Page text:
Comments Worthy of Being A Post! **Clifford Ward** – “The Smelter’s Impact”

A comment posted for the blog page I wrote, “The Smelter’s Impact”, was so informative and really…. just excellent.   

I think it warrants being its own post – 

The comment below is from Clifford Ward, a Northport resident.  His is also a board member of the Citizens for a Clean Columbia (CCC), and is one of the first people who actually took the time and was kind enough to help me make sense of all of this.

_______________________________________

For the countless hours….years…. decades….of your hard work advocating for our environment and for the Northport residents, (while still remaining upbeat & positive!)-   THANK YOU CLIFFORD!! 

Also, thank you for your comment, now post J, regarding Teck Smelter’s toxic discharges.

________________________________________

The data he provides below is staggering…… 

 

Posted by Clifford B. Ward on November 13, 2010   –    Comment to “The Smelter’s Impact” – Northport Washington Blog www.northportproject.wordpress.com

“I just wanted to add a few things…I and my family live 1 mile south of the border, 1 mile from the River and we can still see, smell, and taste the smelter smoke. It is visible from our ranch and we experience it between 20-50 times each year, especially during inversions during the late summer/early fall. We have many photographs documenting this.
The slag and the smoke are not the only pollution/contaminants. Teck has had and still has permits from Environment Canada to discharge known toxins into the River daily. They also continue to have “spills” of heavy metals and other toxins into the River on a semi regular basis. For many many decades they have discharged liquid effluent containing heavy metals, chemicals, and other toxins directly into the River. The Confederated Colville Tribes had a series of expert reports prepared recently that document Teck’s minimum smelter discharges. I will share those here:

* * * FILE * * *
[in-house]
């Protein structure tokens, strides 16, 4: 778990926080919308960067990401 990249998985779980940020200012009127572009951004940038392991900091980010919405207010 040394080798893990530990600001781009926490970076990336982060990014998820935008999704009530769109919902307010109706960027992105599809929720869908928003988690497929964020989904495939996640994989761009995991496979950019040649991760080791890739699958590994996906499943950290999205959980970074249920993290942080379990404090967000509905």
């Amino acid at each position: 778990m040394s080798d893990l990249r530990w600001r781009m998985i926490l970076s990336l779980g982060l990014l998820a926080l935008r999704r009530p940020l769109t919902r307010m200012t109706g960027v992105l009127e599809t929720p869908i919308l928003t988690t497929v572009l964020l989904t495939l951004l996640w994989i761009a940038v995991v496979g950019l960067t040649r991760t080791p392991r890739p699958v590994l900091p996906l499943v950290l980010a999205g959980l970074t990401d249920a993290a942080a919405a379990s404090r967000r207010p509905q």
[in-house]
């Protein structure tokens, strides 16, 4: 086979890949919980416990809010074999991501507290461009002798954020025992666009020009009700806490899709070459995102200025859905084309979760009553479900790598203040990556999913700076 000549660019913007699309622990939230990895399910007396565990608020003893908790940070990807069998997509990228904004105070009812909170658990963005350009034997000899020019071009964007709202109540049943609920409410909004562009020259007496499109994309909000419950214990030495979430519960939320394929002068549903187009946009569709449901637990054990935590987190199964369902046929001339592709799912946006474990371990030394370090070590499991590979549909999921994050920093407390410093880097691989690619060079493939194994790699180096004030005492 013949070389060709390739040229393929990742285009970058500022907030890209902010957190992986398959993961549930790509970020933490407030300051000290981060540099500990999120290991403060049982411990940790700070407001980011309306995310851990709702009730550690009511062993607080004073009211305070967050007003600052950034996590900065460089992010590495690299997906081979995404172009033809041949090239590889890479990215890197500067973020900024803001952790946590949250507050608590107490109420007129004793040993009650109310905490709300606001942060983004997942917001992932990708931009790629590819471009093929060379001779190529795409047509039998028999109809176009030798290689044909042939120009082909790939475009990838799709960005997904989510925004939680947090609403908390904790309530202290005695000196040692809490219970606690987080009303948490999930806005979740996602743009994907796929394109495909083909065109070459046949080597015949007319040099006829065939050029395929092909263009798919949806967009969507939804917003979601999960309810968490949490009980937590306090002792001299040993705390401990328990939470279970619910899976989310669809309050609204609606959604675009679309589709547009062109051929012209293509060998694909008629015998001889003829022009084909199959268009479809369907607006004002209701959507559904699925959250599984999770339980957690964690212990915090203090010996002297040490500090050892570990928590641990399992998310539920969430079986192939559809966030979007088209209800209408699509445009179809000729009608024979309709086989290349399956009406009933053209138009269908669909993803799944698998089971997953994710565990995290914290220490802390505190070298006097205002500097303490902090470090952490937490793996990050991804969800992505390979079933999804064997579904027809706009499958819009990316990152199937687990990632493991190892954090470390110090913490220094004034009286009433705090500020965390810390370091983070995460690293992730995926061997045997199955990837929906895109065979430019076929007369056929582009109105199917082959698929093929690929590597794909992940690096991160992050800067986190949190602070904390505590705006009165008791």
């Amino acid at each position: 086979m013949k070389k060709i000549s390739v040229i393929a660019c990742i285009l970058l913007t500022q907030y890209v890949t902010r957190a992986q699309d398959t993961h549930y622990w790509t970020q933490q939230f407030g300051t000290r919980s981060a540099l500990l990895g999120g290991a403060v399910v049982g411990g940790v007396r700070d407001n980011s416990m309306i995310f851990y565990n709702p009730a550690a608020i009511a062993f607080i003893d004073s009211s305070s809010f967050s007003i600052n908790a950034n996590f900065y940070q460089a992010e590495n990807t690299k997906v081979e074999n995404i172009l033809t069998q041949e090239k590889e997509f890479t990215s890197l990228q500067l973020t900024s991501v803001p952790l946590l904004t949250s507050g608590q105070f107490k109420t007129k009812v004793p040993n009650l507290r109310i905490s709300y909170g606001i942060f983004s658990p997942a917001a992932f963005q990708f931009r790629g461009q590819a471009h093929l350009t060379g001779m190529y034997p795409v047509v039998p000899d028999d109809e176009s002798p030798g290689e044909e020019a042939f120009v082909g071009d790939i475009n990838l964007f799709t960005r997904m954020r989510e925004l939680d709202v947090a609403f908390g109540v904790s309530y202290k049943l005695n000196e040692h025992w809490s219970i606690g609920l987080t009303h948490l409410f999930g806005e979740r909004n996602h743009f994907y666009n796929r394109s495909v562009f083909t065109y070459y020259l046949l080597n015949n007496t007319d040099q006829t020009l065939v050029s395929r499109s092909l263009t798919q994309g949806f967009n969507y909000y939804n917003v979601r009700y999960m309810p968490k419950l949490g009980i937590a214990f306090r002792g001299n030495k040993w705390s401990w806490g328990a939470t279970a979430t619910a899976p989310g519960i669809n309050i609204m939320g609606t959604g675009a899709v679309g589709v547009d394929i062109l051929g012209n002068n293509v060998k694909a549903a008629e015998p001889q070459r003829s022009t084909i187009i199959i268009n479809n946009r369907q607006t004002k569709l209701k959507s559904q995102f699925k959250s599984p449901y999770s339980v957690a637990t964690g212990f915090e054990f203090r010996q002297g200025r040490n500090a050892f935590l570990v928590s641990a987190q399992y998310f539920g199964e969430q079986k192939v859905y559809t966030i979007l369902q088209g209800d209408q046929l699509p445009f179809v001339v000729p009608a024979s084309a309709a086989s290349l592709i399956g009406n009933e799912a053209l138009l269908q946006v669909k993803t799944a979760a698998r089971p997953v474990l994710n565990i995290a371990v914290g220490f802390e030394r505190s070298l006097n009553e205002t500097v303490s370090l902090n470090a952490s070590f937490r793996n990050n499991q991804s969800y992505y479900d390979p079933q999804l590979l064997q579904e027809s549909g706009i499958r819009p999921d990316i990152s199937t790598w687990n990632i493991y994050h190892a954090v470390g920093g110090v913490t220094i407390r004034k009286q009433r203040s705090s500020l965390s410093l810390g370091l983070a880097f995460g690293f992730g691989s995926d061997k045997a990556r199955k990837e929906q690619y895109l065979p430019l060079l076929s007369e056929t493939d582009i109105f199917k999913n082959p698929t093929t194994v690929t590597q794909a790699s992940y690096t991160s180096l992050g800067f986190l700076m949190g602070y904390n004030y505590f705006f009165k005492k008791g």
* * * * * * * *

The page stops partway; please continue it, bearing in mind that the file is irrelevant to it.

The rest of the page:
• Between 1921-1997, slag was released that contained: 511,870 tons of zinc, 45,735 tons of lead, and 2,838 tons of arsenic.
  •  Between 1921-2005, liquid effluent contained: 284,222 tons of zinc, 22,298 tons of lead, 677 tons of arsenic, 972 tons of cadmium, and 227 tons of mercury.
  • Between 1921-2205, air emissions contained: 39,868 tons of zinc, 22,215 tons of lead, 1,492 tons of arsenic, 511 tons of cadmium, and 234 tons of mercury.
  • Perhaps most concerning is the unaccounted for metals (difference between the tonnage of feed inputs and the tonnage of (products+outputs+emissions). This includes: 931,833 tons of zinc, 819,177 tons of lead, 11,877 tons of arsenic, 2,749 tons of cadmium, and 89 tons of mercury.

All of this has been “discharged” into our beloved Columbia River.

–      Clifford Ward

2 responses to this post.

  1. You may be interested in the National Pollutant Release Inventory (NPRI) is Canada’s legislated, publicly accessible inventory of pollutant releases (to air, water and land), disposals and transfers for recycling.

    http://www.ec.gc.ca/inrp-npri/default.asp?lang=En&n=4A577BB9-1

    Like

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